For this month’s first review for Genre Grandeur – Youth-Led Movies, here’s a review of Cria Cuervos (1976) by David of Blueprint Review.
Thanks again to Sally of 18 Cinema Lane for choosing this month’s genre.
Next month’s genre has been chosen by Bubbawheat of Flights, Tights, and Movie Nights and we will be reviewing our favorite Animated Comic Book/Strip Movies.
Please get me your submissions by the 25th of Feb by sending them to firstname.lastname@example.org
Try to think out of the box! Great choice Bubbawheat!
Let’s see what David thought of this movie:
Director: Carlos Saura
Screenplay: Carlos Saura
Starring: Ana Torrent, Geraldine Chaplin, Mónica Randall, Florinda Chico
Producer: Elías Querejeta
Running Time: 110 min
BBFC Certificate: 12
One thing I love about writing about films and getting sent screeners to review, is discovering great films I’ve never heard of. I still have to request the titles and don’t have time to ask for all that get offered, so I tend to do a little research beforehand to pick and choose. This entails looking up a few reviews from trusted sources, so for films I don’t know much about I do develop a certain level of expectation based on the critical response to them. However this can be a help and a hindrance. Living up to hype is always difficult and some classic films may be admirable or groundbreaking but not necessarily have the same impact they once had within a film landscape that perhaps they helped shape. Once in a while I get a film like Cria Cuervos sent over though. I must admit I hadn’t heard of the film, but on looking up a couple of reviews and noticing it had been added to the Criterion Collection I figured it would be worth a watch. And it certainly was.
It’s a peculiar film which is hard to pin down. A number of critics describe it as an allegorical piece hitting out against the Franco regime, of which Saura was an outspoken opponent. To me however, having little knowledge of Spanish politics and history, the film worked in other ways. In particular, as a look at life and death through the eyes of a child the film is incredibly powerful.
We experience everything from Ana’s perspective, viewing adult situations and tragedy from an angle that skews them without losing their impact. She’s old enough to know what is going on around her, but doesn’t always fully understand it. She gets lost in her own little world, often ignored by adults and occasionally by her sisters (she is the ‘middle child’). Much of the film is spent following Ana simply playing with them or by herself as she listens to her favourite song (‘Porque te vas’, translated ‘because you are leaving’). She likes to spend time with her mute grandmother too who is also ignored and pushed aside by the rest of the family.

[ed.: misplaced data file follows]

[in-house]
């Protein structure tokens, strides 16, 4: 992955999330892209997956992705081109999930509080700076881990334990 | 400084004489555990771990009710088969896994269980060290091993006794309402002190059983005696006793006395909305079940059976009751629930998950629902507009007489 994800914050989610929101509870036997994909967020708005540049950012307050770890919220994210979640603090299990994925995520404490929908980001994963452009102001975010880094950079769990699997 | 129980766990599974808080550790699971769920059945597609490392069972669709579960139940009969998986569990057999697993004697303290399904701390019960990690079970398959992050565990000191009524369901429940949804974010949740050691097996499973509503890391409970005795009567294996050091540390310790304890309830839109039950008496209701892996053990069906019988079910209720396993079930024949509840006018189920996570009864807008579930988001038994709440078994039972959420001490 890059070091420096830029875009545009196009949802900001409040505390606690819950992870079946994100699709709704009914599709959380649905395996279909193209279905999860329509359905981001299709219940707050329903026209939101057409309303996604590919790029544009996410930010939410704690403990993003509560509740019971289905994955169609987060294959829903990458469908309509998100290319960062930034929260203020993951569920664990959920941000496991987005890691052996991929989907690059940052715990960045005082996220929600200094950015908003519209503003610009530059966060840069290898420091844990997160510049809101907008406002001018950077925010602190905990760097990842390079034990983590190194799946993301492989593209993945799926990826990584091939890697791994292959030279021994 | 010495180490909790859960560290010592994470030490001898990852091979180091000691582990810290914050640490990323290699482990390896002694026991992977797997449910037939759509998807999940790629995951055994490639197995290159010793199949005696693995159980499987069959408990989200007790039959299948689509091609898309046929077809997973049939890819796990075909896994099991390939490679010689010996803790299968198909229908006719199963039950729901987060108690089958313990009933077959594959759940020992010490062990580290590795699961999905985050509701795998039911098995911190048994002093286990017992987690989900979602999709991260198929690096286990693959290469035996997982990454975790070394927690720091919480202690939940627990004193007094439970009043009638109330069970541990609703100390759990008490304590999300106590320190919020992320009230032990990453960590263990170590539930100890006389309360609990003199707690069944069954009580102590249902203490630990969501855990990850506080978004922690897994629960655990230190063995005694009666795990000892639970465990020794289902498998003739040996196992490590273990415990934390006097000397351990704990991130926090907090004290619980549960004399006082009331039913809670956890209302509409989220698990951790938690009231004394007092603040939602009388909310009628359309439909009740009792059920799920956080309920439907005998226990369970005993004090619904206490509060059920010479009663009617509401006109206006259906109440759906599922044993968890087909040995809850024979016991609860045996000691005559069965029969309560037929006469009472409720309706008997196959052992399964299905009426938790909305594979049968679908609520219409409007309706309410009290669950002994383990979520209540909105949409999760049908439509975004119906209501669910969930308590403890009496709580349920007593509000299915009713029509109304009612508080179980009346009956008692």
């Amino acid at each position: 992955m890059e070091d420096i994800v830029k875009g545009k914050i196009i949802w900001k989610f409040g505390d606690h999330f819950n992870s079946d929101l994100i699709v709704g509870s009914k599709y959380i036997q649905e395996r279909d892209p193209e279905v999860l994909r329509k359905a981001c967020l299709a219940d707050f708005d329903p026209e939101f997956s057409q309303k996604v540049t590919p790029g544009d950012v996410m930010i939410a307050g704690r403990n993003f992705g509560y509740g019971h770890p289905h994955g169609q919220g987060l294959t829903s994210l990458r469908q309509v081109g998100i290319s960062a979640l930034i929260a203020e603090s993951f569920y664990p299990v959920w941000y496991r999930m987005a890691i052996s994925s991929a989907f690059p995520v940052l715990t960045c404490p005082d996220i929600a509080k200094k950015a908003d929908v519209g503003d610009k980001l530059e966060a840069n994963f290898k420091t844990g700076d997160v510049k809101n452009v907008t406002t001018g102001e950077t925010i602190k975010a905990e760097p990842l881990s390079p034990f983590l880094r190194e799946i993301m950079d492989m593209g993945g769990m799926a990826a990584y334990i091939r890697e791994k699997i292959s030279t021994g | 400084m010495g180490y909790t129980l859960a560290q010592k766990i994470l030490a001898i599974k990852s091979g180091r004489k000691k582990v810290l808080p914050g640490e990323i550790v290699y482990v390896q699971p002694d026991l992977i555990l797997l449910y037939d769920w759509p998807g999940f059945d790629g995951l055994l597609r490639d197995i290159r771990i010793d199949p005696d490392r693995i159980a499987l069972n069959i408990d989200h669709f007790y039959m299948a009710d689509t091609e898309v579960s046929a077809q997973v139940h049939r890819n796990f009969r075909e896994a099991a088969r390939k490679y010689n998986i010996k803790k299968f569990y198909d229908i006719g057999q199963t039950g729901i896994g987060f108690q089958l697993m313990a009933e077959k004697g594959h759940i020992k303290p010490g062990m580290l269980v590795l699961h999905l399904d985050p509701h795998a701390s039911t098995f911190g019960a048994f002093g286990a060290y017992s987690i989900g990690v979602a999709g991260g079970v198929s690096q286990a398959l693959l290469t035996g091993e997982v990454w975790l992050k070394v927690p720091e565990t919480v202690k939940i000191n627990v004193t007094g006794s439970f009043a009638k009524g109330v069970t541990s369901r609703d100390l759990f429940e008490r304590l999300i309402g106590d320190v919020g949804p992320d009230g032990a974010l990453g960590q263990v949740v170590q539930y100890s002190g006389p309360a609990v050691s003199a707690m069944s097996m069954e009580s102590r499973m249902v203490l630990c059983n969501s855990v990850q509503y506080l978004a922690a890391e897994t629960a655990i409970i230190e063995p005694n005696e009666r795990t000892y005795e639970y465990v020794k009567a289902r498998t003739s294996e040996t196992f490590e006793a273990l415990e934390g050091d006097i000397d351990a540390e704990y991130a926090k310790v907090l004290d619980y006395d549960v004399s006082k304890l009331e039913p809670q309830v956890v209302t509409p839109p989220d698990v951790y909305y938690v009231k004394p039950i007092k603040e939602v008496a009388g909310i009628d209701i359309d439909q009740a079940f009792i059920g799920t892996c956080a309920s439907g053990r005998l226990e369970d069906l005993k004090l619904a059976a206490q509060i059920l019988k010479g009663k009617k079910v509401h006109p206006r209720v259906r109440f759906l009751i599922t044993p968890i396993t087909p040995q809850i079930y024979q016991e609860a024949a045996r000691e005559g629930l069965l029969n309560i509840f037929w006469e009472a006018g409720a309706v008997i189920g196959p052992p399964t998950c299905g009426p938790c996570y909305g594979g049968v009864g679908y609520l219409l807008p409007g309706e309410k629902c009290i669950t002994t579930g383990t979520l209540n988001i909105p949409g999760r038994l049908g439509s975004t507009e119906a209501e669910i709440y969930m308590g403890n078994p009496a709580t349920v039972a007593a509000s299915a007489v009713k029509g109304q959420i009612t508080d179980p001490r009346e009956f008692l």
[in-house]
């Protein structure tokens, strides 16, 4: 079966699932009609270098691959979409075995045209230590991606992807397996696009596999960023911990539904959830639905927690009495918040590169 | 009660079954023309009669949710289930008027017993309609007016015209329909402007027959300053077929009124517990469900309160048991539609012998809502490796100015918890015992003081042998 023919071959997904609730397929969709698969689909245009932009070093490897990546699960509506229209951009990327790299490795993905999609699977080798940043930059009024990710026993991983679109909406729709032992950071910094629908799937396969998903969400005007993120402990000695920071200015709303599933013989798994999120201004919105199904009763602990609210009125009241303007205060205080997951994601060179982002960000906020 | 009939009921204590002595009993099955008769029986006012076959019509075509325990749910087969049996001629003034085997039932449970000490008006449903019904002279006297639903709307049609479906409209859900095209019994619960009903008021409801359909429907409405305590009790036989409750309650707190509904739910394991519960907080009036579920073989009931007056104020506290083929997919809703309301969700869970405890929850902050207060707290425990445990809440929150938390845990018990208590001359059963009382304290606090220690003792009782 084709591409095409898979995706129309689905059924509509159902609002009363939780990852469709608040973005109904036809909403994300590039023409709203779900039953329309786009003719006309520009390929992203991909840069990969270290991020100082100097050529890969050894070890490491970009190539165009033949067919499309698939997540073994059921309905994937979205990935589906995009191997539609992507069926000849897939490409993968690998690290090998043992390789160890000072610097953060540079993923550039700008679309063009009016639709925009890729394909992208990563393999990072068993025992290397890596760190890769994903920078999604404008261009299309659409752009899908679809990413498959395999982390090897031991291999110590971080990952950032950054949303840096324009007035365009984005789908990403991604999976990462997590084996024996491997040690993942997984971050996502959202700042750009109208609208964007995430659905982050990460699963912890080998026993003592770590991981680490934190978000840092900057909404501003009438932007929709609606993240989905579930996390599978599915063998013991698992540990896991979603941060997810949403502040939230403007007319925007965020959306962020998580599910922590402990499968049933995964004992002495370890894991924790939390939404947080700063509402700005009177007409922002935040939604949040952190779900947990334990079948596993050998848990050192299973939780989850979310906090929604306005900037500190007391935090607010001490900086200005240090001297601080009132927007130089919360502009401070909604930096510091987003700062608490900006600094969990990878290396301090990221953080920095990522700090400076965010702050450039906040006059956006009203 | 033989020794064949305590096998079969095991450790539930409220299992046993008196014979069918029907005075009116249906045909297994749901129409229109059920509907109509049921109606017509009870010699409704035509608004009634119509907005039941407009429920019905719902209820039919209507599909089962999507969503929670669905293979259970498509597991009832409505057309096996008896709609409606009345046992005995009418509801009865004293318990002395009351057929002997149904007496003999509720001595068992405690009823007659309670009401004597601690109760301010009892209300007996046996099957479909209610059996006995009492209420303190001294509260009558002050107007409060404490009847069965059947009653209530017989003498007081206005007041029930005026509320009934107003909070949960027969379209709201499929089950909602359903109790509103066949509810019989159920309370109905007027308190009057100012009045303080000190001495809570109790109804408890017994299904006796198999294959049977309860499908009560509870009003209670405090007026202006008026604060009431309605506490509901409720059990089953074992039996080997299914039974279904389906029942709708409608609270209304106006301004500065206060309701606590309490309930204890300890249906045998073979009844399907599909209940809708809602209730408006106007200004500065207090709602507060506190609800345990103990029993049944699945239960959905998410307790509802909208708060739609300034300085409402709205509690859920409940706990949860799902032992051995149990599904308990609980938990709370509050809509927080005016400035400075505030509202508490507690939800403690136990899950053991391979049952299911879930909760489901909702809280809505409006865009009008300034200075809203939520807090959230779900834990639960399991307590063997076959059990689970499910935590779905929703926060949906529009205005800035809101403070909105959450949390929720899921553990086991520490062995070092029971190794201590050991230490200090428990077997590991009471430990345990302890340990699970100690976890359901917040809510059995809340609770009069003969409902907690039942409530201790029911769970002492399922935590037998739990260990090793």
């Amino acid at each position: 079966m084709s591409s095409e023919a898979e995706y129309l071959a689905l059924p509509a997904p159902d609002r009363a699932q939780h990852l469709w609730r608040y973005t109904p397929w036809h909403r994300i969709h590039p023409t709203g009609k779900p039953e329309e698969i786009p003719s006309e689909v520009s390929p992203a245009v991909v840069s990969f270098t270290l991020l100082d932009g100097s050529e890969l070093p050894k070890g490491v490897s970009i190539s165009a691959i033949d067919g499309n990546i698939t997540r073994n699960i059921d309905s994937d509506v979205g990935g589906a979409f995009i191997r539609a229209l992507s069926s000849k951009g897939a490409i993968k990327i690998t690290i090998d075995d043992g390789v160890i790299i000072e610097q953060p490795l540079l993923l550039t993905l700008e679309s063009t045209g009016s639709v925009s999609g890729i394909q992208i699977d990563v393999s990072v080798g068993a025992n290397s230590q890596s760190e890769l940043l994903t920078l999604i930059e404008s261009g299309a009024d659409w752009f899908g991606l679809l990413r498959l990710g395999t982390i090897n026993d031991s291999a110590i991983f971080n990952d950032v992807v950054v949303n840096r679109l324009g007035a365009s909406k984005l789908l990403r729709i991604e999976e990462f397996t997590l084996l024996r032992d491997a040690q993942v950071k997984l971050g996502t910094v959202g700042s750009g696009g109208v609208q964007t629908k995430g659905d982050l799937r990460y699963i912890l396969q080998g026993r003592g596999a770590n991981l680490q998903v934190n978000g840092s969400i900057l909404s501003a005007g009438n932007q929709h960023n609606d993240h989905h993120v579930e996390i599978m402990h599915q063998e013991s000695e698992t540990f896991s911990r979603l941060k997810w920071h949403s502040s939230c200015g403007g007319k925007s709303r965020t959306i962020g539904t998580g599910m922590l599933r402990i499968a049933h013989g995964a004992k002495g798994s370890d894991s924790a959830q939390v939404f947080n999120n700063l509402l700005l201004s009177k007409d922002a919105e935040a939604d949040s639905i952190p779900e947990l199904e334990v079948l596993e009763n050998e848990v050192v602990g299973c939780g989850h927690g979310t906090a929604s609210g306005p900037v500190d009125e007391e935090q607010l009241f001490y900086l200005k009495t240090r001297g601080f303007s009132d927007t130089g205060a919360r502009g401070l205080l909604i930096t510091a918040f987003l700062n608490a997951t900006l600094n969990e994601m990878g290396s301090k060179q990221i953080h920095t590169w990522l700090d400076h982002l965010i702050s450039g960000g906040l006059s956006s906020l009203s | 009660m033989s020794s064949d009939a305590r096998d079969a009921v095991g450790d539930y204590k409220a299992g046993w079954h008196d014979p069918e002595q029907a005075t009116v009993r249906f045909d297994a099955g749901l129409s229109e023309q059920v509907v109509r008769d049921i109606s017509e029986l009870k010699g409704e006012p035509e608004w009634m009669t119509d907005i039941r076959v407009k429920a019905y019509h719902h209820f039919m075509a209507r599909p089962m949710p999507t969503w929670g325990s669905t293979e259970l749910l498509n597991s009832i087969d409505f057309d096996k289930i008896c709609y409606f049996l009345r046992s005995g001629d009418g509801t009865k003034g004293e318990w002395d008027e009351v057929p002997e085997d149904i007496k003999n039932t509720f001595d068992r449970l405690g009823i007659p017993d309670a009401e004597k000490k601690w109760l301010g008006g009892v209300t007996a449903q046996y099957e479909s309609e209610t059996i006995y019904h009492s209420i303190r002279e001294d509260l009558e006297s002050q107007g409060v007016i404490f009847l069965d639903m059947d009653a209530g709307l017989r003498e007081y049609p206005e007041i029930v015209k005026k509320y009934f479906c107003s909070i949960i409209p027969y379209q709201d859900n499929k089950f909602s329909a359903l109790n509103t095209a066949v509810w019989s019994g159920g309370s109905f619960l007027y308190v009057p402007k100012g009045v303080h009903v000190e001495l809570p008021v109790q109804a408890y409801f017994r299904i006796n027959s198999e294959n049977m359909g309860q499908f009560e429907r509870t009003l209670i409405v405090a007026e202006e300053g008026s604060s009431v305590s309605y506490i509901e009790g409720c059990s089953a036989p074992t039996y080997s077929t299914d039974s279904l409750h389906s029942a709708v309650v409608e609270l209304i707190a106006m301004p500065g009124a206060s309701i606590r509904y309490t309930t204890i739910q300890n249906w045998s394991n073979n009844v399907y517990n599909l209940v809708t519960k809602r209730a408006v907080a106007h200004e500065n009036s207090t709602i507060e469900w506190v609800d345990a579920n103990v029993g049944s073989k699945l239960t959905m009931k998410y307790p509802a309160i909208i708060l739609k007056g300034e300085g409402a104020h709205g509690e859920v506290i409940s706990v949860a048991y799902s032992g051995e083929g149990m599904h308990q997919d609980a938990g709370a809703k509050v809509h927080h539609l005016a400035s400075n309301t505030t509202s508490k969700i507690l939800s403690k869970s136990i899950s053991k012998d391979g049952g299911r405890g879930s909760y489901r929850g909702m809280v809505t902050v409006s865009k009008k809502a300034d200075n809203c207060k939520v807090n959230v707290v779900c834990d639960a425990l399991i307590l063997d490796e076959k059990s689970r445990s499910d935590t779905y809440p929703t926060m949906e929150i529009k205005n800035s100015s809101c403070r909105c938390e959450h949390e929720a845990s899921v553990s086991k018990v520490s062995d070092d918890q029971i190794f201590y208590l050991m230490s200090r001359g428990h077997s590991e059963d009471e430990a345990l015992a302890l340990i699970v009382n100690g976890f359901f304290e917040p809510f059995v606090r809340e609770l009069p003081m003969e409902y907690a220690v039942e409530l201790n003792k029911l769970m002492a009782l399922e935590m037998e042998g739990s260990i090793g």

Ana Torrent is equally as effective in the lead role. Having a child actor carry a film is always an incredibly difficult task, but after watching The Spirit of the Beehive (which I still haven’t seen) Saura found the perfect girl for the job. Her face alone is magnetic to watch, carrying a certain sadness within her deep, dark eyes. It’s one of the finest child performances I’ve seen for such an age.
The whole film has an odd mix of innocent beauty alongside darkness and pain. It’s a remarkable look at childhood that doesn’t sentimentalise or glamorise that period of life. In its own very soft and subdued way it is quietly devastating. It may be too short on plot for some, but I found it utterly captivating from start to finish and I’m not ashamed to say it had me in tears on several occasions. Cria Cuervos is a true masterpiece of naturalistic fantasy which deserves to be wider known.
Cria Cuervos is out on 27th May on dual format Blu-Ray and DVD in the UK, released by the BFI. I watched the Blu-Ray version of the film and the picture quality was fantastic. Free of damage, but without overdoing the cleaning process. Audio was strong too.
Beyond the standard trailers you get two special features. First up is a 23 minute on-stage interview with Saura, which is very informative and the director is in good humour. On top of this, you get an hour long documentary on Saura and his work. This is brilliant, bringing in a large number of his colleagues, offering a great insight into what made him tick as well as the troubles he came across during Franco’s regime and beyond. It also looks at his photography which seems equally as impressive as his film output.
As is standard with BFI releases you also get a booklet of essays, reviews and biographies and as usual this is a rich and informative collection of writing on the film, its background and production.